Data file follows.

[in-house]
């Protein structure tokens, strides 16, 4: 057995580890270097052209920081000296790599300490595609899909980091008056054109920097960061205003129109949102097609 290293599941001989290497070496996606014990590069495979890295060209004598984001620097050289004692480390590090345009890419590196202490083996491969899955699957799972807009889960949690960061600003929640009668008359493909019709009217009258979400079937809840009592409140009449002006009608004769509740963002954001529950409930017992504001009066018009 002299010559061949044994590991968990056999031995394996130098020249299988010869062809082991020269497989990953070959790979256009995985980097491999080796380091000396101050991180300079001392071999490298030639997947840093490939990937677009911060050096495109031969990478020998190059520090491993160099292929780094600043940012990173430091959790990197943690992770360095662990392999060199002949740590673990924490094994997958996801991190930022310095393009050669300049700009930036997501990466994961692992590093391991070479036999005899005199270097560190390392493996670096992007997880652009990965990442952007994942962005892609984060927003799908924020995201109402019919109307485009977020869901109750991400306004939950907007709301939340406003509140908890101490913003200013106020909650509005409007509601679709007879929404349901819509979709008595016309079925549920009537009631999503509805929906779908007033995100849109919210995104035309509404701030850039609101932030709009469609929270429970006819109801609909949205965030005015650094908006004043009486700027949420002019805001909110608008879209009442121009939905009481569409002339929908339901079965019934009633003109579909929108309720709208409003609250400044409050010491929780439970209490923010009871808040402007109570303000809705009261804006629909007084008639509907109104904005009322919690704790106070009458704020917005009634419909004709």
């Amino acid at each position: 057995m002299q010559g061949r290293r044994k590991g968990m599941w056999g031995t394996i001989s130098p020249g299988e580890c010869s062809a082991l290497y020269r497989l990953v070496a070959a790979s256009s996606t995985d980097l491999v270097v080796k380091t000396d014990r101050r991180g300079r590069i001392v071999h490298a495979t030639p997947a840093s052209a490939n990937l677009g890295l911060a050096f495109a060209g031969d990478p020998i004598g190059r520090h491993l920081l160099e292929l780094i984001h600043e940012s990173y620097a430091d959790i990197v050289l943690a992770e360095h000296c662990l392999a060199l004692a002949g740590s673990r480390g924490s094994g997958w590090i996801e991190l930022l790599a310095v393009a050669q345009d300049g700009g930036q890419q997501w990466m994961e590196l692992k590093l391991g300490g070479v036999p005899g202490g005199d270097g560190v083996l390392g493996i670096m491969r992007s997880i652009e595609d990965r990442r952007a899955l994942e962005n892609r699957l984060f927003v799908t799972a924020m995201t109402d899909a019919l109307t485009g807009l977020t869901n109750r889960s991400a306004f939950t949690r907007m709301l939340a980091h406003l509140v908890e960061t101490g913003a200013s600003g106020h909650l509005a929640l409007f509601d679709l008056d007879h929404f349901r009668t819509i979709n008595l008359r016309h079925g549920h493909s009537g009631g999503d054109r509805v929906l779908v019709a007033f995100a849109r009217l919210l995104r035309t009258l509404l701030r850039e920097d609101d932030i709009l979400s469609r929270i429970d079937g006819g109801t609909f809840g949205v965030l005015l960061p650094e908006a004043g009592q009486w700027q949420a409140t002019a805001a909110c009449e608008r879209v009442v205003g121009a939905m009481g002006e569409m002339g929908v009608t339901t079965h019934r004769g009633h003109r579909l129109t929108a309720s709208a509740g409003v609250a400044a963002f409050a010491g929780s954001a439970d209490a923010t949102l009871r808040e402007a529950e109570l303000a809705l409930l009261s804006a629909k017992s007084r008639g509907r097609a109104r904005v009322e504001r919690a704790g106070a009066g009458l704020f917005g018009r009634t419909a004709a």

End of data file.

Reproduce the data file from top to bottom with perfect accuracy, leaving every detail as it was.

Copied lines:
[in-house]
């Protein structure tokens, strides 16, 4: 057995580890270097052209920081000296790599300490595609899909980091008056054109920097960061205003129109949102097609 290293599941001989290497070496996606014990590069495979890295060209004598984001620097050289004692480390590090345009890419590196202490083996491969899955699957799972807009889960949690960061600003929640009668008359493909019709009217009258979400079937809840009592409140009449002006009608004769509740963002954001529950409930017992504001009066018009 002299010559061949044994590991968990056999031995394996130098020249299988010869062809082991020269497989990953070959790979256009995985980097491999080796380091000396101050991180300079001392071999490298030639997947840093490939990937677009911060050096495109031969990478020998190059520090491993160099292929780094600043940012990173430091959790990197943690992770360095662990392999060199002949740590673990924490094994997958996801991190930022310095393009050669300049700009930036997501990466994961692992590093391991070479036999005899005199270097560190390392493996670096992007997880652009990965990442952007994942962005892609984060927003799908924020995201109402019919109307485009977020869901109750991400306004939950907007709301939340406003509140908890101490913003200013106020909650509005409007509601679709007879929404349901819509979709008595016309079925549920009537009631999503509805929906779908007033995100849109919210995104035309509404701030850039609101932030709009469609929270429970006819109801609909949205965030005015650094908006004043009486700027949420002019805001909110608008879209009442121009939905009481569409002339929908339901079965019934009633003109579909929108309720709208409003609250400044409050010491929780439970209490923010009871808040402007109570303000809705009261804006629909007084008639509907109104904005009322919690704790106070009458704020917005009634419909004709």
């Amino acid at each position: 057995m002299q010559g061949r290293r044994k590991g968990m599941w056999g031995t394996i001989s130098p020249g299988e580890c010869s062809a082991l290497y020269r497989l990953v070496a070959a790979s256009s996606t995985d980097l491999v270097v080796k380091t000396d014990r101050r991180g300079r590069i001392v071999h490298a495979t030639p997947a840093s052209a490939n990937l677009g890295l911060a050096f495109a060209g031969d990478p020998i004598g190059r520090h491993l920081l160099e292929l780094i984001h600043e940012s990173y620097a430091d959790i990197v050289l943690a992770e360095h000296c662990l392999a060199l004692a002949g740590s673990r480390g924490s094994g997958w590090i996801e991190l930022l790599a310095v393009a050669q345009d300049g700009g930036q890419q997501w990466m994961e590196l692992k590093l391991g300490g070479v036999p005899g202490g005199d270097g560190v083996l390392g493996i670096m491969r992007s997880i652009e595609d990965r990442r952007a899955l994942e962005n892609r699957l984060f927003v799908t799972a924020m995201t109402d899909a019919l109307t485009g807009l977020t869901n109750r889960s991400a306004f939950t949690r907007m709301l939340a980091h406003l509140v908890e960061t101490g913003a200013s600003g106020h909650l509005a929640l409007f509601d679709l008056d007879h929404f349901r009668t819509i979709n008595l008359r016309h079925g549920h493909s009537g009631g999503d054109r509805v929906l779908v019709a007033f995100a849109r009217l919210l995104r035309t009258l509404l701030r850039e920097d609101d932030i709009l979400s469609r929270i429970d079937g006819g109801t609909f809840g949205v965030l005015l960061p650094e908006a004043g009592q009486w700027q949420a409140t002019a805001a909110c009449e608008r879209v009442v205003g121009a939905m009481g002006e569409m002339g929908v009608t339901t079965h019934r004769g009633h003109r579909l129109t929108a309720s709208a509740g409003v609250a400044a963002f409050a010491g929780s954001a439970d209490a923010t949102l009871r808040e402007a529950e109570l303000a809705l409930l009261s804006a629909k017992s007084r008639g509907r097609a109104r904005v009322e504001r919690a704790g106070a009066g009458l704020f917005g018009r009634t419909a004709a």